Six treatises (Wisdom of Socrates and Plato)


Title: Six treatises

Author: Plato

Translator: Mohammad Ali Foroughi

Publisher: Hermes

Subject: Greek philosophy

Age category: Adult

Number of pages: 438

Language: Farsi

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The book is the six treatises of Plato, which has been translated by Mohammad Ali Foroughi and published by Hermes.

Plato, the founder of the Platonic school and the first institution of higher education in the Western world. He, along with Socrates and his most famous student, Aristotle, were one of the most important and influential people in the history of mankind. These three are mentioned as central figures in the history of ancient Greek and Western philosophy.

Plato was the originator of written dialogue and dialectical forms in philosophy. Plato is also considered the founder of Western political philosophy. His most famous contribution is the theory of forms known to pure reason, in which Plato offers a solution to the problem of generalities known as Plato (vaguely called either Platonic realism or Platonic idealism).

Six treatises
Unlike almost all of his contemporaries, the entire work of Plato is thought to have survived for more than 2,400 years.
Aristotle claimed that Plato’s philosophy closely followed the teachings of Pythagoras, and Cicero reiterated this claim: “They say that Plato learned everything from Pythagoras.”
Pythagoras believed that everything is a number and that the universe is derived from numerical principles. He introduced the concept of form as distinct from matter, and that the physical world is an imitation of the eternal mathematical world. These ideas greatly influenced Heraclitus, Parmenides, and Plato.

Some of these famous treatises are: In defense of Socrates, Phaedo, Charmides, Creton, Federus, Menon and ….
In general, “Six Treatises” by Plato has been collected and translated here.

Plato (427-347 BC), Greek philosopher and one of the most influential thinkers in the human world. He was born into a noble family in Athens, studied with Socrates, and after his death, traveled for a while and lived for a while in Syracuse.

On his return to Athens, Plato founded the academy, where he spent the rest of his life teaching. His disciples and followers also gathered there, and for this reason his philosophy has become known as academic philosophy.

His philosophy is written in conversation and expressed in his treatises. Plato did not attribute any of his research to himself. In his works, Socrates is always the first speaker, and in fact, Plato is the name of Socrates in everything he writes, because there are no works left from Socrates.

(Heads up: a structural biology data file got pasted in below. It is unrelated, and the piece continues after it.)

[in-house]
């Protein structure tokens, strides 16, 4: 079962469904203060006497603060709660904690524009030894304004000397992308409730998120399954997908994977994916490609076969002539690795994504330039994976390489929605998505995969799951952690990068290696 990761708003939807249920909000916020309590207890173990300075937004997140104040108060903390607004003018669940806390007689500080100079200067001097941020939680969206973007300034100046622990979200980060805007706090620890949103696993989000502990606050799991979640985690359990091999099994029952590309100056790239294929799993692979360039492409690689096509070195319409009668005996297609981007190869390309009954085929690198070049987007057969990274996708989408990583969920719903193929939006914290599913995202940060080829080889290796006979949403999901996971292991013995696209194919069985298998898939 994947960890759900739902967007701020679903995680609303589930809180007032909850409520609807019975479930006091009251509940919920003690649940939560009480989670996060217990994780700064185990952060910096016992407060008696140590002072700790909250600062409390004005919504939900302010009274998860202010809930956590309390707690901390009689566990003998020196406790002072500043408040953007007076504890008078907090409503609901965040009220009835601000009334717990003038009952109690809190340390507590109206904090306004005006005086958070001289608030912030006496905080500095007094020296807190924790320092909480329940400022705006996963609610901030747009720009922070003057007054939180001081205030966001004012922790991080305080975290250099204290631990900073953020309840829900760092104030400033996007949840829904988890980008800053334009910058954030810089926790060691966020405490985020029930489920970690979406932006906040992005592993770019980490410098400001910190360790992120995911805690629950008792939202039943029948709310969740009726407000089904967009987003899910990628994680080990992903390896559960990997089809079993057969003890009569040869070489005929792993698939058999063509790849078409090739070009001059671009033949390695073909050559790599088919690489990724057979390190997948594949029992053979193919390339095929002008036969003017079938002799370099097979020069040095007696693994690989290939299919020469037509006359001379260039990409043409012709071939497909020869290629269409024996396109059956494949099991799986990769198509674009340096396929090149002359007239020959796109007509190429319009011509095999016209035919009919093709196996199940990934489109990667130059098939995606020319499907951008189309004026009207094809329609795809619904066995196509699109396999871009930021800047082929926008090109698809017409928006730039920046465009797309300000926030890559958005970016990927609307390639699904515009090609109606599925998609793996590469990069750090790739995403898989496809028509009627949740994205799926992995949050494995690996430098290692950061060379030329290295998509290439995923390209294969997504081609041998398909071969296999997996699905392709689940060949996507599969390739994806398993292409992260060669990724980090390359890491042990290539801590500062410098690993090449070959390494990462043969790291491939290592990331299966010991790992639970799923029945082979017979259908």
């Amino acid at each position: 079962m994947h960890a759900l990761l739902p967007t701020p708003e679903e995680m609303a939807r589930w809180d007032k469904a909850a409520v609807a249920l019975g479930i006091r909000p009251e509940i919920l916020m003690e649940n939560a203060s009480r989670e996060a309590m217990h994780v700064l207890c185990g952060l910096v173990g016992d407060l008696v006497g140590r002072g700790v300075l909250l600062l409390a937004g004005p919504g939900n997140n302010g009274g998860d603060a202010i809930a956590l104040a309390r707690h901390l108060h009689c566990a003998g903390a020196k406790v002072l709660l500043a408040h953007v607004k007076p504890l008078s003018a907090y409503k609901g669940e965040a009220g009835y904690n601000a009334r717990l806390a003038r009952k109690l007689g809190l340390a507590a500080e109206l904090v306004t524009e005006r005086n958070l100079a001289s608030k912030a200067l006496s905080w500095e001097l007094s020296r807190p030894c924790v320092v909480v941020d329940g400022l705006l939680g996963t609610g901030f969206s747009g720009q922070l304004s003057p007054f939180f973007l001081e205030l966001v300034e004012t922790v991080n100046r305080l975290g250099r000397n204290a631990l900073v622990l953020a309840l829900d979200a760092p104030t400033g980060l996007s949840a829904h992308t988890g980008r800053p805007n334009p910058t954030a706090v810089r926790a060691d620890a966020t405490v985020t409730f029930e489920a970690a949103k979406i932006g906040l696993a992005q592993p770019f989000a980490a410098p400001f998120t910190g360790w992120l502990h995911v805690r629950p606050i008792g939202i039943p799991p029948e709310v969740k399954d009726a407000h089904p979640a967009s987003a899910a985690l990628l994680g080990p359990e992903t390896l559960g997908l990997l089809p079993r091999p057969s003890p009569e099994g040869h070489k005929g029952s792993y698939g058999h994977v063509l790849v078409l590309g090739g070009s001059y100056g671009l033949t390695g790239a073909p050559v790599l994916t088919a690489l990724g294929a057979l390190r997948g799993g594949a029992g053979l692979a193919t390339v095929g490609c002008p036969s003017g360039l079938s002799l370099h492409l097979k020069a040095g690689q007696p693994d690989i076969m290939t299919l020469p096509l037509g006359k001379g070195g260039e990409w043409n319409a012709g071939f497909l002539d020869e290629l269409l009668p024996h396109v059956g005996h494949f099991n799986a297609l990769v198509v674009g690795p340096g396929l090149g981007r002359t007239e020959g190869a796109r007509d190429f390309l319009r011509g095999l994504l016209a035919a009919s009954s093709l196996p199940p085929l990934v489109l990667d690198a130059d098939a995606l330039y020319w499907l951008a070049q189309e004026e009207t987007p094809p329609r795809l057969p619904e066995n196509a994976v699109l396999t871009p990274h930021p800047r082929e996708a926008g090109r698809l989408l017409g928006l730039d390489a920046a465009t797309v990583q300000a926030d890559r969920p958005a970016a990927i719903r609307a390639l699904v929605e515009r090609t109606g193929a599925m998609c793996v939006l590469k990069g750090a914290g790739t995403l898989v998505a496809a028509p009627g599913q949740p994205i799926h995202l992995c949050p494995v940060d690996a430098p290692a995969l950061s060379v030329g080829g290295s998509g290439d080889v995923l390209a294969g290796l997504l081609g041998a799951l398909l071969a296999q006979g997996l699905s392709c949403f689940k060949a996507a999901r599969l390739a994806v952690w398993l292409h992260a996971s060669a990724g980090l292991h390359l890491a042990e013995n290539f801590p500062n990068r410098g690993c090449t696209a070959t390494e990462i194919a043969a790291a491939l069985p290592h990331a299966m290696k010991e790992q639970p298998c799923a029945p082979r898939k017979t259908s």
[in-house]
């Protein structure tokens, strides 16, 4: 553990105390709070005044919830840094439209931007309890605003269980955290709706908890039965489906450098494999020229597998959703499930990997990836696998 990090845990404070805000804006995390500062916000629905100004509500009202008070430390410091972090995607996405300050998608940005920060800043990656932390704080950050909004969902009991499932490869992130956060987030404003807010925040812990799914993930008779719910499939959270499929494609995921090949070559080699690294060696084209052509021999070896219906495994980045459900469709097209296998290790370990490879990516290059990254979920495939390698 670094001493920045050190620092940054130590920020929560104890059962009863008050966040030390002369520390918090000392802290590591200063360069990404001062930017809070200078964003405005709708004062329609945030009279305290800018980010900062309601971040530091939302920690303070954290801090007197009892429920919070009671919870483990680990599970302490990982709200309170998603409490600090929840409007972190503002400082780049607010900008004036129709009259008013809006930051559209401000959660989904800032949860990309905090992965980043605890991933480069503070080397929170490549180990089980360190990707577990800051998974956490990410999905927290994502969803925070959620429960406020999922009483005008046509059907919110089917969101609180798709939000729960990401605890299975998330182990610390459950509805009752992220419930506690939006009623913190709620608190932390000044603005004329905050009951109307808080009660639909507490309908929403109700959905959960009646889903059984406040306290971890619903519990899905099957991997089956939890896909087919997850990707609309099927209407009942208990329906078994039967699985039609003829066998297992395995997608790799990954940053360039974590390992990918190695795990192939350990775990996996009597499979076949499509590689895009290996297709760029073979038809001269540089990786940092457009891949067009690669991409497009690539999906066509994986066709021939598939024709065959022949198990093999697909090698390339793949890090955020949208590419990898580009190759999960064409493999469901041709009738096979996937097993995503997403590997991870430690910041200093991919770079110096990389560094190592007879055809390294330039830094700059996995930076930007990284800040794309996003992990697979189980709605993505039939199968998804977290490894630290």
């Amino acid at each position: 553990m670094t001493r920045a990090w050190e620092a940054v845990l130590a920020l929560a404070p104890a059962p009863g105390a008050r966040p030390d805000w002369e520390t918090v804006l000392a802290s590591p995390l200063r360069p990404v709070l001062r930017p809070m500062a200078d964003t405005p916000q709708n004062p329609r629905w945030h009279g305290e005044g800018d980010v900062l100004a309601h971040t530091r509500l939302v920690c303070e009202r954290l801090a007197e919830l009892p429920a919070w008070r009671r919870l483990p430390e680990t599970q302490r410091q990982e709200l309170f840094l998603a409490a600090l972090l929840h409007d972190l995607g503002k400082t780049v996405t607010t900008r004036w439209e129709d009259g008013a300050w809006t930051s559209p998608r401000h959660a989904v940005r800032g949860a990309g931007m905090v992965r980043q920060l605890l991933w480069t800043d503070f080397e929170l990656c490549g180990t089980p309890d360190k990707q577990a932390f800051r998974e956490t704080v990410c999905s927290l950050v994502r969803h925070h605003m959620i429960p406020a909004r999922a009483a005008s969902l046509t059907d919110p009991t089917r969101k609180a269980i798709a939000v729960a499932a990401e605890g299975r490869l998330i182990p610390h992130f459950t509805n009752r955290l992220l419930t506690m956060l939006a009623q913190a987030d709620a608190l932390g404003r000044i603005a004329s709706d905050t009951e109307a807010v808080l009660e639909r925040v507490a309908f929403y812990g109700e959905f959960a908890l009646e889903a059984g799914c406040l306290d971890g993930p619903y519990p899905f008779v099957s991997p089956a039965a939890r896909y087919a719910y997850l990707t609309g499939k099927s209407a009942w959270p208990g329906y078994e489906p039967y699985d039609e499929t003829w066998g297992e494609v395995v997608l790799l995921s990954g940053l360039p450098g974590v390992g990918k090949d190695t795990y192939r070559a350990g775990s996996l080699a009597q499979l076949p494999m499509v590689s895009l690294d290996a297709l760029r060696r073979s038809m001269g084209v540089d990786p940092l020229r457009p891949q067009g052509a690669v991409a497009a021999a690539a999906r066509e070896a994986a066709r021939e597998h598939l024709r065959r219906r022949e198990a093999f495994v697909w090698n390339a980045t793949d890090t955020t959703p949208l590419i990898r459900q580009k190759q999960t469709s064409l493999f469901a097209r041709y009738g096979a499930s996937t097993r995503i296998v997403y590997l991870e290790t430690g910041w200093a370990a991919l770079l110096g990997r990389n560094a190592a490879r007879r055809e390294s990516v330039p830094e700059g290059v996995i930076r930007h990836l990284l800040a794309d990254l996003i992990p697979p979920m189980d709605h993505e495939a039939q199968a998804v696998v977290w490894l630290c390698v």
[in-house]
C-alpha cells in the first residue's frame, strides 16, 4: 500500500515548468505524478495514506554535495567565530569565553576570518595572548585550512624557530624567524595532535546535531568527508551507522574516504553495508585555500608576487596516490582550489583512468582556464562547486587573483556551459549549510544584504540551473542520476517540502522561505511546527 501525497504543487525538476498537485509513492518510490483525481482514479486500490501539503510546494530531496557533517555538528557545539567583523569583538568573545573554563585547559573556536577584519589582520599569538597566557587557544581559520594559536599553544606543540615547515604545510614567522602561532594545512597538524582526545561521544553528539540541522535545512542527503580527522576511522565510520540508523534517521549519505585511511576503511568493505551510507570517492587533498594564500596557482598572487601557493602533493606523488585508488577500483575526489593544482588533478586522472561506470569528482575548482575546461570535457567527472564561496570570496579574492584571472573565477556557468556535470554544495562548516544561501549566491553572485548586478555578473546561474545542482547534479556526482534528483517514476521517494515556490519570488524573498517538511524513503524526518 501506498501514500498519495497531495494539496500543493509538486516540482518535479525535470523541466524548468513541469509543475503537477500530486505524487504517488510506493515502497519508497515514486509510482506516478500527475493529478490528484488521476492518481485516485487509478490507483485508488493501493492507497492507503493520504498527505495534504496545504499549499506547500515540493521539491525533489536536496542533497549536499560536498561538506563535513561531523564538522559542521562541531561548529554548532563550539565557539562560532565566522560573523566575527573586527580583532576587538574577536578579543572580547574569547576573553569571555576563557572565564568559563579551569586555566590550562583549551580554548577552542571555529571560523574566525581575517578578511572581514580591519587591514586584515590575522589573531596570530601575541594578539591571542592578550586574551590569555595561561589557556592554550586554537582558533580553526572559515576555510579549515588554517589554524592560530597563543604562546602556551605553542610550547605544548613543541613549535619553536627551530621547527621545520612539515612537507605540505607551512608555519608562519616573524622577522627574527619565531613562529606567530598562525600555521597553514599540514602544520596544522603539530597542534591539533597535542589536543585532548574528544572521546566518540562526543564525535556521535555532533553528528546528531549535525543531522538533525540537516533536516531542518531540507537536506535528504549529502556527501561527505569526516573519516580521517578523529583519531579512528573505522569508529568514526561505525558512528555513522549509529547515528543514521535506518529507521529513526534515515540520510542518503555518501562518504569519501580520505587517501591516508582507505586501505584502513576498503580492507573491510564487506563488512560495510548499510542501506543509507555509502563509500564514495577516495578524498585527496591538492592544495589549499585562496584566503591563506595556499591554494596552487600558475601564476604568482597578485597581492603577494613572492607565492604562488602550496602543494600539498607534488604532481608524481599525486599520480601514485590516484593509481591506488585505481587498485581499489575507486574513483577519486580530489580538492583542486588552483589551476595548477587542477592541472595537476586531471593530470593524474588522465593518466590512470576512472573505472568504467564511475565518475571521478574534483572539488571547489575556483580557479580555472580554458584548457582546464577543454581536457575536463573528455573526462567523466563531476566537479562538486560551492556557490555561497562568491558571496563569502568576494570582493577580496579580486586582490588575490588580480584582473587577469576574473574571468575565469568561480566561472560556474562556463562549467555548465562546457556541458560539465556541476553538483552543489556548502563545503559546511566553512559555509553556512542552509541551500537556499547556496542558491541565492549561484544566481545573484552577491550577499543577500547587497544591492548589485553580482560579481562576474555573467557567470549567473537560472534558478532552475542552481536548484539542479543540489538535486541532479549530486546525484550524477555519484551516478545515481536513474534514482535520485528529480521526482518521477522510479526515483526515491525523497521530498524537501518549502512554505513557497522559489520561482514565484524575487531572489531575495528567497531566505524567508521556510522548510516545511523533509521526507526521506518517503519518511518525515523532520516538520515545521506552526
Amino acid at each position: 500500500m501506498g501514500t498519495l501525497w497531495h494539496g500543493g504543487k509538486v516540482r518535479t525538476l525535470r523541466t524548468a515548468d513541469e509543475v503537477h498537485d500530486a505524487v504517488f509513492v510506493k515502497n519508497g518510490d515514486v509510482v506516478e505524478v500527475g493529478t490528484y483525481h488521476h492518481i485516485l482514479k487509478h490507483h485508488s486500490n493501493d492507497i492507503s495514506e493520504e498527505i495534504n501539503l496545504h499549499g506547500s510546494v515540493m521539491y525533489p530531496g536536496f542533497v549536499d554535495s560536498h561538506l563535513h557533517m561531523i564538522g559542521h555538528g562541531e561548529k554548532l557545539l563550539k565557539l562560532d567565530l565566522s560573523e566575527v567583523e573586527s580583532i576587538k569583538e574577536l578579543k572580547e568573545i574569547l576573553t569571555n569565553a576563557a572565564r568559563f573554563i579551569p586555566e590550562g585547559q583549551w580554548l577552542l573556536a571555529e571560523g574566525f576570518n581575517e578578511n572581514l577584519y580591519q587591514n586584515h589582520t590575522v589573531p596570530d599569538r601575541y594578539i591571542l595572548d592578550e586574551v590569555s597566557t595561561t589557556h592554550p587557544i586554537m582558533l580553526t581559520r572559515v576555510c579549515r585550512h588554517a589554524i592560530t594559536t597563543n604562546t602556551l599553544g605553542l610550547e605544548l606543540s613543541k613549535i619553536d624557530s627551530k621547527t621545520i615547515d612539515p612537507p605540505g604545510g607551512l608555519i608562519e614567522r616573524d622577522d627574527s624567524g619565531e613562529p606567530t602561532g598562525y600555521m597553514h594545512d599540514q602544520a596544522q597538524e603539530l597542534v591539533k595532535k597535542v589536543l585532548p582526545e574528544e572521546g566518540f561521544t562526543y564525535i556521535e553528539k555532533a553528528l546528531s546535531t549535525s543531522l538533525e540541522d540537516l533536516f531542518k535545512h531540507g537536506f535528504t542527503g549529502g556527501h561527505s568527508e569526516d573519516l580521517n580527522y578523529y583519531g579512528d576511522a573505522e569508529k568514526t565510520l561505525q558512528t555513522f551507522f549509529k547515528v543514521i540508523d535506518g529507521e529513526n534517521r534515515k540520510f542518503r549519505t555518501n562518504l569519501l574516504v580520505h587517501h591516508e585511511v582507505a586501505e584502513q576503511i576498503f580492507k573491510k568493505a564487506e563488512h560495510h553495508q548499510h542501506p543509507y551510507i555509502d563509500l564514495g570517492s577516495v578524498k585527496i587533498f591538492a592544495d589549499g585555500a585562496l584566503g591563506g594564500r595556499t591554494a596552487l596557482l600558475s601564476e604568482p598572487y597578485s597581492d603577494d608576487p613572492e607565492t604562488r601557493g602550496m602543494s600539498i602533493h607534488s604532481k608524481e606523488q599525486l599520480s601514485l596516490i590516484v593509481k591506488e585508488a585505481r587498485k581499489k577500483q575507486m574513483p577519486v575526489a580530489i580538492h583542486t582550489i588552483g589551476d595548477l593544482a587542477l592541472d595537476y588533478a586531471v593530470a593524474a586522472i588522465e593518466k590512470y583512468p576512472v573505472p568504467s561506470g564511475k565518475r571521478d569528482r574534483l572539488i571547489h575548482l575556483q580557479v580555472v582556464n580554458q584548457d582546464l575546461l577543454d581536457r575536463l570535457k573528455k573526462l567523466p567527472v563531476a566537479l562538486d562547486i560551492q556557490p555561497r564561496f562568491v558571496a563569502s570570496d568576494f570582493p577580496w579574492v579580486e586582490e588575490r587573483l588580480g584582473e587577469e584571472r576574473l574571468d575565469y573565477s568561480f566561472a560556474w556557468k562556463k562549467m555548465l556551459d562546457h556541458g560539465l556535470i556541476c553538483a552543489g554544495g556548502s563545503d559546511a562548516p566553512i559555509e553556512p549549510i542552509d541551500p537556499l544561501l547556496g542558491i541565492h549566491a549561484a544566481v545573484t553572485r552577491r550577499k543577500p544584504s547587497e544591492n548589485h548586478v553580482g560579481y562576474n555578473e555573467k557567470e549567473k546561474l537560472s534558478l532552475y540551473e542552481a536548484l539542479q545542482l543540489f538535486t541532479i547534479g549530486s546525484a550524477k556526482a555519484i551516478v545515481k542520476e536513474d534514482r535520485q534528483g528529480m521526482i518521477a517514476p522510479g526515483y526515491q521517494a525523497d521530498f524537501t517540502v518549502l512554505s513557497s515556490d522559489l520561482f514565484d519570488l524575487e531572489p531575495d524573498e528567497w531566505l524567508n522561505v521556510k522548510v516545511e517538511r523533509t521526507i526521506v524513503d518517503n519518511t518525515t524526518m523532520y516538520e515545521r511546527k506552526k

Some of these famous treatises are: In defense of Socrates, Phaedo, Kharmides, Creton, Federus, Menon, etc. Mohammad Ali Foroughi (author) , Has translated the conversation of Aqriton and the conversation of Phaedo. In addition to the biography of Plato and his philosophy, the two treatises of Alcibiades and Gorgias are also included in the book.

The Epistle of Alcibiades is one of Socrates’ conversations in which a young man seeks a dialogue between Socrates and Alcibiades, and Socrates intends to make him understand that if you want to rule the country, you must focus on good and evil, strife, good and corruption, and profit. Loss of knowledge.

In Gorgias, Socrates also discusses with Gorgias and two of his followers. And he argues about the fruitlessness but also the harmfulness of the rhetoric, as they usually do, and makes all three one silent.

Plato, the founder of the Republic of Thought
Six treatises

Plato’s ideas still remain deeply motivating and interesting. What unites these ideas is their ambition and idealism.

Athens was an adventurous and dense city about 2400 years ago; About 250,000 people lived there and enjoyed the city’s many theaters, temples, markets, and sports fields. Art and science were flourishing and everything seemed perfect. It was in this city and context that Plato, the world’s first — and perhaps greatest — philosopher, was born.
Six treatises

“The lowest level of cognition is the imagination, which first contains images and shadows, and then the reflection of tangible objects in water and in hard and smooth objects. After that, it is the level of belief that realizes the tangible things of the living and the non-living.

Imagination and belief are both related to the recognition of the tangible world and arise from the imagination. “Beyond that is rational reasoning and science, which are the steps of recognizing the world of meaning, and arising from understanding, rational reasoning leads to the knowledge of mathematics, and science makes it possible to know ideas.”
Born into a wealthy and wealthy family, he dedicated his life to one goal: to help humans reach a state he called εὐδαιμονία or “Yodmonia”; A Greek word that can be understood to mean “feeling satisfied with life”; Satisfaction exists in man in both good and bad conditions — which are an inevitable part of life.

But what ways does Plato suggest to achieve this feeling of satisfaction? In this regard, four fundamental ideas in his works attract attention:

Six treatises

1- To think wiser.
Plato states that our lives are often troubled because we almost never give ourselves enough time to think carefully and wisely about our decisions. And because of this, we get bad values, relationships, and jobs.

Plato wanted to create order and clarity in the minds of his audience. He realized that many of our opinions and judgments stem from the thinking of society, from what the Greeks call “doxa” or “ruling common sense.”

In the 36 books he wrote, Plato repeatedly showed that this “ruling common sense” could be full of error, discrimination, and superstition, and that common ideas about love, fame, money, or goodness did not fit well with logic and reality. .
Plato also realized how arrogant humans are dominated by their instincts and emotions, and compared them to people being dragged back and forth by wild horses with their eyes covered.